T he Bi r th of Civ il iza tio n

3000-1700 BC

The Birth of Civilization
• Agricultural Revolution: Increased Carrying Capacity of Land, more people could live together. • Rivers provided fresh water that could irrigate fields and allow crops to grow. • Irrigation & flood control led to growth of villages, towns, (need for leaders, organizers) • Food Surpluses encouraged Economic specialization (different jobs such as artisans and farmers)

Creating Government
• Government Power: People trade some of their power as individuals for group protection. • Leaders: Authority given to a strong leader can help in war or in large building projects. • Benefits of Leadership: Victory in war gave people new land to farm as well as ability to use former no mans land. Large irrigation projects helped grow more food. • Chiefdoms Developed: Power once given is hard to take back leadership became hereditary. Chief collects tribute and can force people to work on large projects like dams, irrigation canals etc.

Powhatan: the father of Pocahontas, ruled over a Chiefdom of about 30 tribes.

Chiefdoms
• Chiefdoms found in Middle East by 5000 BC. • Larger than tribes: often contain 50,000 or more people. • Built large public works: temples, burial monuments, irrigation systems. • Chiefs compete with other chiefs. By killing enemy chief victor takes loosing chiefs subjects and land. • Chief and his top warriors get best food and resources. • Hard for chief to live to old age. Many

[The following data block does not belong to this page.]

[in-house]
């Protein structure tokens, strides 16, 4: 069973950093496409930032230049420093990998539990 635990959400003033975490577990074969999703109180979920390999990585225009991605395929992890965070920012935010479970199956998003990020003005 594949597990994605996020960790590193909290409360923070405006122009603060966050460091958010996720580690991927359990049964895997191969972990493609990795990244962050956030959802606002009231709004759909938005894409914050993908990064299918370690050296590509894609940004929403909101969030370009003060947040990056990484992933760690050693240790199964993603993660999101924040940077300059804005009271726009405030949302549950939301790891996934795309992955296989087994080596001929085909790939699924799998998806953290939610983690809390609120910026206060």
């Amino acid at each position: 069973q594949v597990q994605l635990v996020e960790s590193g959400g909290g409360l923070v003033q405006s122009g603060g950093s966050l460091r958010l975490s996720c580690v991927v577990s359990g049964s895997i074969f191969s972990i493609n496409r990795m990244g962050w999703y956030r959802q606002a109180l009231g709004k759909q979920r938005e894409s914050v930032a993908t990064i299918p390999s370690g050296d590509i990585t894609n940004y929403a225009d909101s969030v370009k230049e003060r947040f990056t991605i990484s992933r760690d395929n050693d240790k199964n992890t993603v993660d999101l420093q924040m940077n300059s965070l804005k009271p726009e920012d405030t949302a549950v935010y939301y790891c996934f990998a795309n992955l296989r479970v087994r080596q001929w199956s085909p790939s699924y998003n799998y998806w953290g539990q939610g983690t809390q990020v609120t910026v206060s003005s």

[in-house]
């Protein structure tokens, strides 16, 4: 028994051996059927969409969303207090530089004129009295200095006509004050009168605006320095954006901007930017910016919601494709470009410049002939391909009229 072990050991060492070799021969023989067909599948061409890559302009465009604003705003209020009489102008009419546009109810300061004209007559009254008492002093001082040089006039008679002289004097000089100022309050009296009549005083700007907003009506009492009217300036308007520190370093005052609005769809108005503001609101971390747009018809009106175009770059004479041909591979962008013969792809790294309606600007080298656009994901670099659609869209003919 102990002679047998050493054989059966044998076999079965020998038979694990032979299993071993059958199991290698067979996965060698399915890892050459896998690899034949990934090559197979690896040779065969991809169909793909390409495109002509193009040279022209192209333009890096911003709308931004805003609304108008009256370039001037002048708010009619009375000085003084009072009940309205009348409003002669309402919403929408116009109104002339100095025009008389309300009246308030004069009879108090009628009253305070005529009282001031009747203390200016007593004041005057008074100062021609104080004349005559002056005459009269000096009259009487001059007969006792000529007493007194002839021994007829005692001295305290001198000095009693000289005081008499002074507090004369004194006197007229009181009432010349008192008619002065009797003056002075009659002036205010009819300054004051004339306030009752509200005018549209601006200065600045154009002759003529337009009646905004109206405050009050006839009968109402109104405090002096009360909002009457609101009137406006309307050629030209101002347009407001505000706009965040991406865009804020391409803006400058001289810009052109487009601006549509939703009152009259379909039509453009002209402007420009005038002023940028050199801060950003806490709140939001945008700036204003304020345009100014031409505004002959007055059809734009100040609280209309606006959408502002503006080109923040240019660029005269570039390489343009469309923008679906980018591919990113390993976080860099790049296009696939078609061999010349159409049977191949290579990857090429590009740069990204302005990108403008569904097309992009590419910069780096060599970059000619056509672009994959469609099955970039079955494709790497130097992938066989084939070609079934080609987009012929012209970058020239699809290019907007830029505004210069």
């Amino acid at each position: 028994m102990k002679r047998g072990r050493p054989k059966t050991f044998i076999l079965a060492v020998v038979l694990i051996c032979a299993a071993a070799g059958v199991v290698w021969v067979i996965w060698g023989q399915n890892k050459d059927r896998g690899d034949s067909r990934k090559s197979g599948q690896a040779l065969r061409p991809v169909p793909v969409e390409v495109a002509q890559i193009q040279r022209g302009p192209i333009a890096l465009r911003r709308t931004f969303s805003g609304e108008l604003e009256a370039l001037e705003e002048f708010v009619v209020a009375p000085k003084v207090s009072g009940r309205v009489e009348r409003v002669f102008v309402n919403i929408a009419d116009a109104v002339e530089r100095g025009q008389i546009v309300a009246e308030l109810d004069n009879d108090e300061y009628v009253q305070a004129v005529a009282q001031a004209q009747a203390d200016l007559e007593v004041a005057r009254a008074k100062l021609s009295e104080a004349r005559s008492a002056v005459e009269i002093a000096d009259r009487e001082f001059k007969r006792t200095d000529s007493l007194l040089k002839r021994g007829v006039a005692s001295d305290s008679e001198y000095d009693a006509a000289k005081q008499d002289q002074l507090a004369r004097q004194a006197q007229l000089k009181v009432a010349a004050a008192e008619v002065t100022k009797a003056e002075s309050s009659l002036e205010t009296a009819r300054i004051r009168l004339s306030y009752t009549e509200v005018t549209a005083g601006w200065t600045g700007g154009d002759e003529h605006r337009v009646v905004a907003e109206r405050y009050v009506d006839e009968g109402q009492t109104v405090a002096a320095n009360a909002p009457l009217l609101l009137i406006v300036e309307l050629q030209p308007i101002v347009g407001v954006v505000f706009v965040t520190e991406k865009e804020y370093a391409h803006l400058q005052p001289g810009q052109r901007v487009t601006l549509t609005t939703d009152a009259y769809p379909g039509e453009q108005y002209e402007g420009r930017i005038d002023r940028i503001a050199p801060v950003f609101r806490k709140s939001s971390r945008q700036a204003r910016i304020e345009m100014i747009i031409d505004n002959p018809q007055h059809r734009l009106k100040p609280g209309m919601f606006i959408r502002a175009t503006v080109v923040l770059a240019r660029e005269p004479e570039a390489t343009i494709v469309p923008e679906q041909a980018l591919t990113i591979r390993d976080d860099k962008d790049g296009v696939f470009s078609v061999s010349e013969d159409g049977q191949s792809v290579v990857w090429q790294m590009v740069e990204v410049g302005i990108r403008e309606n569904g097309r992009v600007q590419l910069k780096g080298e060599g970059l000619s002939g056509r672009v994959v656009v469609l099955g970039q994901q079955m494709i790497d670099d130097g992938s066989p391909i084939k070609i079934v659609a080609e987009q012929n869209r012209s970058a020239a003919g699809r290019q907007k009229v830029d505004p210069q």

Chiefdoms could build large Armies

The Zulu built a powerful African Chiefdom in the 19th century AD.

Chiefdom Warfare
• War became less a controller of population. • “common” people became pawns of elites. Peasants more valuable alive and producing for new rulers. Less killing of non warriors. • Big battles settle issue instead of constant raids. Many men but few women killed. Losers added to controlled population instead of being killed. • War deaths in chiefdom societies around half the war deaths among foragers or tribal farmers. • Many people still live in chiefdoms and tribes today. Modern “chiefs” in places like Somalia or Afghanistan are called local warlords by news media.

States
• Large Chiefdoms developed into states. • Can be many times larger than Chiefdoms. • States are complex societies with many institutions: classes, kings, courts, clubs, political parties, nobles and peasants. • Individuals more specialized, live less complex lives than people in tribes. • Elites and non elites are usually hereditary.

Problems of States • States have the same population and food issues as tribal farmers and forager bands with added problem of a central authority trying to impose its will on the situation. Solutions • States can move food from one area to another to feed people where there is a shortage. • In very bad times elites can let part of population starve and prevent them from trying to fight for survival. (Starve the peasants.) • Infanticide: killing babies, practiced at times in most states including Greece, Rome, China, Japan and India.

Organization of an early state:
• • • •

The King: he had military powers. The Governors: they governed the territories of the kingdom. They were generals and judges at the same time. The Aristocracy: they were nobles, priests and traders. The Peasants and Slaves: the people who work the land.

The King The Governors The Aristocracy The Peasants

8 Pillars of Civilization